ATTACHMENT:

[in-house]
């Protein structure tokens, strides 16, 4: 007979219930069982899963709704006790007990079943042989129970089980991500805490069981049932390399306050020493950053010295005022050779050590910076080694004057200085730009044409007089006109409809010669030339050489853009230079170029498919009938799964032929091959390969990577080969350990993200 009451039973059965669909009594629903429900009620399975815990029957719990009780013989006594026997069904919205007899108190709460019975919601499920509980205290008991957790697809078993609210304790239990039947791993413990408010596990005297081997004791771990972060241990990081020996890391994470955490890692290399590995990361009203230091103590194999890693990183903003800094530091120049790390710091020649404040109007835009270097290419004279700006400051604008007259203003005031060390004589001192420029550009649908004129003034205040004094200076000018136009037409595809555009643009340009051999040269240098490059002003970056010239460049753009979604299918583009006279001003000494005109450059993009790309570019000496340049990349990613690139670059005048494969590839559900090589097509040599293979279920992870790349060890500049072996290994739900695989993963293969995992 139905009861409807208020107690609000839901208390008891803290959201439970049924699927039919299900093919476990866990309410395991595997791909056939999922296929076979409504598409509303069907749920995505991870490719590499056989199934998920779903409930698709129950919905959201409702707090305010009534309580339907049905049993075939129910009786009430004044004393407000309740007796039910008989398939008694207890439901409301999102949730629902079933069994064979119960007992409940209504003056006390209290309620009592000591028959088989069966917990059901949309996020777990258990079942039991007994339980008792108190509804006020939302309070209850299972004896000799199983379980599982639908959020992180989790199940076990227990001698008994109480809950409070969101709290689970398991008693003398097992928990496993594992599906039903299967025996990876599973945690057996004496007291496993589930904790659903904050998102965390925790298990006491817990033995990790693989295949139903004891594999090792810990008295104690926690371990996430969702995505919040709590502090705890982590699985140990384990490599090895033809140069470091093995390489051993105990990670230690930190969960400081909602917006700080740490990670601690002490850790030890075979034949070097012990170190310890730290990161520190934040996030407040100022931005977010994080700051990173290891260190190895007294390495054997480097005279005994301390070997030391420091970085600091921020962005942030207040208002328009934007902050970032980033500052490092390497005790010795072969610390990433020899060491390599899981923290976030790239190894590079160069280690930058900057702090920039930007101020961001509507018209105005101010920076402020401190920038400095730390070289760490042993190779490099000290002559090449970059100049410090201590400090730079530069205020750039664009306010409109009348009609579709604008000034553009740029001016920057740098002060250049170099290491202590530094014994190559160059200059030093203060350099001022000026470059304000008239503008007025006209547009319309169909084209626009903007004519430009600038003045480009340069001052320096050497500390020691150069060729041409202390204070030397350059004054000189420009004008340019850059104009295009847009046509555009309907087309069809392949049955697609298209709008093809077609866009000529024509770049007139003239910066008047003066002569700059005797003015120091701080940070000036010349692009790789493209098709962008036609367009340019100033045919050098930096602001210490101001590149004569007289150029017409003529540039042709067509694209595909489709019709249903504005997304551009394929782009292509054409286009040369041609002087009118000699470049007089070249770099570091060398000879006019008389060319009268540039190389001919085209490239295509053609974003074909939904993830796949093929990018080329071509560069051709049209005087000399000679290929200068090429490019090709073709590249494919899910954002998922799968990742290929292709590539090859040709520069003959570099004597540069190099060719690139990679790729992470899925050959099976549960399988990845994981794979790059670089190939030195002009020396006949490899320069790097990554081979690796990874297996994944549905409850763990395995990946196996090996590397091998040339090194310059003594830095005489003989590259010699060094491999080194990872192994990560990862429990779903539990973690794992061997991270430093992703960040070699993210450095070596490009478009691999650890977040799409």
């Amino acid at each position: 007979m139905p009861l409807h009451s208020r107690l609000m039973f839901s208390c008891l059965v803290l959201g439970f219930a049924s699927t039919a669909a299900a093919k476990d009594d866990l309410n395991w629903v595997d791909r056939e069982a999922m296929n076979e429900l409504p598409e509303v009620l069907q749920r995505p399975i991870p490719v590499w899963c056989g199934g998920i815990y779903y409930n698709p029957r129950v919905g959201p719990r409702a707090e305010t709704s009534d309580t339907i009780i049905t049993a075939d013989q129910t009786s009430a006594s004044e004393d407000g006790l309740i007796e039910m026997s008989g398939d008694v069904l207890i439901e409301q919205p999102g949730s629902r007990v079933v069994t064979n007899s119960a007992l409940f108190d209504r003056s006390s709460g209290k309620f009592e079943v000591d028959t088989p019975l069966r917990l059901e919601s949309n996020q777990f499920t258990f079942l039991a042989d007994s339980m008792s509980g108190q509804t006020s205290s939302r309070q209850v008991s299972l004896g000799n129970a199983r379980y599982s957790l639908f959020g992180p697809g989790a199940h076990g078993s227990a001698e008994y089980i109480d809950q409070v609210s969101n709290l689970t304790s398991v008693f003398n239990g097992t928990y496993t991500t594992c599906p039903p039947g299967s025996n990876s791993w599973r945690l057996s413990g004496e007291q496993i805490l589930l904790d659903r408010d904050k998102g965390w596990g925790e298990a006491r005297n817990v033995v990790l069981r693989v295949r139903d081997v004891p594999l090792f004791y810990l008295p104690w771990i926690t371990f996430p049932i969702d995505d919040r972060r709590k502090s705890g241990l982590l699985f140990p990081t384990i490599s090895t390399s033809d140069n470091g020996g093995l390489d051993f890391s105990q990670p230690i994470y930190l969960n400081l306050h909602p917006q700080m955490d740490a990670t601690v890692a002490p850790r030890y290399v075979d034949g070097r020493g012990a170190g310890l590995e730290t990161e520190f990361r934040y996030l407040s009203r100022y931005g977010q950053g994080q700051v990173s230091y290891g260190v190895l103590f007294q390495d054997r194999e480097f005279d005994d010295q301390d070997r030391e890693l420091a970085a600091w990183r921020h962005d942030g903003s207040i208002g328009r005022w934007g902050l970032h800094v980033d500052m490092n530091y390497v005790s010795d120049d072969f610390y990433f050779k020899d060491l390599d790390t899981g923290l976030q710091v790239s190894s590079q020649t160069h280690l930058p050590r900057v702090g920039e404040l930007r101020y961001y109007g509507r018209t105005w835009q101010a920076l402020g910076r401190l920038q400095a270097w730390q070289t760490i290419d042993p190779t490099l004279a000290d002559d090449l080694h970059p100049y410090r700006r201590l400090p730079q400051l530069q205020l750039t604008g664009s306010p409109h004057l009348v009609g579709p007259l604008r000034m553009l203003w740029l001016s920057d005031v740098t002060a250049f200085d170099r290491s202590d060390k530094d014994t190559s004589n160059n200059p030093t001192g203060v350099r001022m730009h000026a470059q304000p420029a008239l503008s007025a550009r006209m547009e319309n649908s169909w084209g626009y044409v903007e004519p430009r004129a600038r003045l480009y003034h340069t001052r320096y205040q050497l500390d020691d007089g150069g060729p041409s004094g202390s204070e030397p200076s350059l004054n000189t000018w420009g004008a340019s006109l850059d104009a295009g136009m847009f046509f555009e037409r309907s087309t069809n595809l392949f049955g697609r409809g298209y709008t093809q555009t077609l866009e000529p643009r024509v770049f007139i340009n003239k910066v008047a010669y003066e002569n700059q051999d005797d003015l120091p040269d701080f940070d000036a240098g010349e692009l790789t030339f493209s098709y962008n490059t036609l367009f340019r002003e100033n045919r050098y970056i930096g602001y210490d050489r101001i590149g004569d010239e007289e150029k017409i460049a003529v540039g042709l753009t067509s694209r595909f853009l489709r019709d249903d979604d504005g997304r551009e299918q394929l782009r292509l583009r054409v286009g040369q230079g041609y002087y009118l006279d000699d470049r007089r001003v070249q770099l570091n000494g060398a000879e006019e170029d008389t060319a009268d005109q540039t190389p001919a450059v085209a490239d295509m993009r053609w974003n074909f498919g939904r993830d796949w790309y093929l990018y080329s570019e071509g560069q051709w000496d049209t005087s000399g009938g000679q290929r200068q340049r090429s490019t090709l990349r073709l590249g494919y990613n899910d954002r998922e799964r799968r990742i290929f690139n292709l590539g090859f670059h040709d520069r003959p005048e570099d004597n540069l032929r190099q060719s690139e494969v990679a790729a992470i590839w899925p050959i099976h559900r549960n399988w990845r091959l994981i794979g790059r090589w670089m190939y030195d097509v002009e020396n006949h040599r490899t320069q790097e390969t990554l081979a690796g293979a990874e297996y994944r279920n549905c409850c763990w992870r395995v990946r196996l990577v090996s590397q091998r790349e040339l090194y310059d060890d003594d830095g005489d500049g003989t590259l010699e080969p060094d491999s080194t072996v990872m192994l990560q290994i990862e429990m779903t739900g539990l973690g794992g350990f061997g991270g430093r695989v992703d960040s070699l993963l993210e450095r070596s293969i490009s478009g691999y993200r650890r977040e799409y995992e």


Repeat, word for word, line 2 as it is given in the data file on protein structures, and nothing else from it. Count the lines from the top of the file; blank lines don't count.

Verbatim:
């Protein structure tokens, strides 16, 4: 007979219930069982899963709704006790007990079943042989129970089980991500805490069981049932390399306050020493950053010295005022050779050590910076080694004057200085730009044409007089006109409809010669030339050489853009230079170029498919009938799964032929091959390969990577080969350990993200 009451039973059965669909009594629903429900009620399975815990029957719990009780013989006594026997069904919205007899108190709460019975919601499920509980205290008991957790697809078993609210304790239990039947791993413990408010596990005297081997004791771990972060241990990081020996890391994470955490890692290399590995990361009203230091103590194999890693990183903003800094530091120049790390710091020649404040109007835009270097290419004279700006400051604008007259203003005031060390004589001192420029550009649908004129003034205040004094200076000018136009037409595809555009643009340009051999040269240098490059002003970056010239460049753009979604299918583009006279001003000494005109450059993009790309570019000496340049990349990613690139670059005048494969590839559900090589097509040599293979279920992870790349060890500049072996290994739900695989993963293969995992 139905009861409807208020107690609000839901208390008891803290959201439970049924699927039919299900093919476990866990309410395991595997791909056939999922296929076979409504598409509303069907749920995505991870490719590499056989199934998920779903409930698709129950919905959201409702707090305010009534309580339907049905049993075939129910009786009430004044004393407000309740007796039910008989398939008694207890439901409301999102949730629902079933069994064979119960007992409940209504003056006390209290309620009592000591028959088989069966917990059901949309996020777990258990079942039991007994339980008792108190509804006020939302309070209850299972004896000799199983379980599982639908959020992180989790199940076990227990001698008994109480809950409070969101709290689970398991008693003398097992928990496993594992599906039903299967025996990876599973945690057996004496007291496993589930904790659903904050998102965390925790298990006491817990033995990790693989295949139903004891594999090792810990008295104690926690371990996430969702995505919040709590502090705890982590699985140990384990490599090895033809140069470091093995390489051993105990990670230690930190969960400081909602917006700080740490990670601690002490850790030890075979034949070097012990170190310890730290990161520190934040996030407040100022931005977010994080700051990173290891260190190895007294390495054997480097005279005994301390070997030391420091970085600091921020962005942030207040208002328009934007902050970032980033500052490092390497005790010795072969610390990433020899060491390599899981923290976030790239190894590079160069280690930058900057702090920039930007101020961001509507018209105005101010920076402020401190920038400095730390070289760490042993190779490099000290002559090449970059100049410090201590400090730079530069205020750039664009306010409109009348009609579709604008000034553009740029001016920057740098002060250049170099290491202590530094014994190559160059200059030093203060350099001022000026470059304000008239503008007025006209547009319309169909084209626009903007004519430009600038003045480009340069001052320096050497500390020691150069060729041409202390204070030397350059004054000189420009004008340019850059104009295009847009046509555009309907087309069809392949049955697609298209709008093809077609866009000529024509770049007139003239910066008047003066002569700059005797003015120091701080940070000036010349692009790789493209098709962008036609367009340019100033045919050098930096602001210490101001590149004569007289150029017409003529540039042709067509694209595909489709019709249903504005997304551009394929782009292509054409286009040369041609002087009118000699470049007089070249770099570091060398000879006019008389060319009268540039190389001919085209490239295509053609974003074909939904993830796949093929990018080329071509560069051709049209005087000399000679290929200068090429490019090709073709590249494919899910954002998922799968990742290929292709590539090859040709520069003959570099004597540069190099060719690139990679790729992470899925050959099976549960399988990845994981794979790059670089190939030195002009020396006949490899320069790097990554081979690796990874297996994944549905409850763990395995990946196996090996590397091998040339090194310059003594830095005489003989590259010699060094491999080194990872192994990560990862429990779903539990973690794992061997991270430093992703960040070699993210450095070596490009478009691999650890977040799409």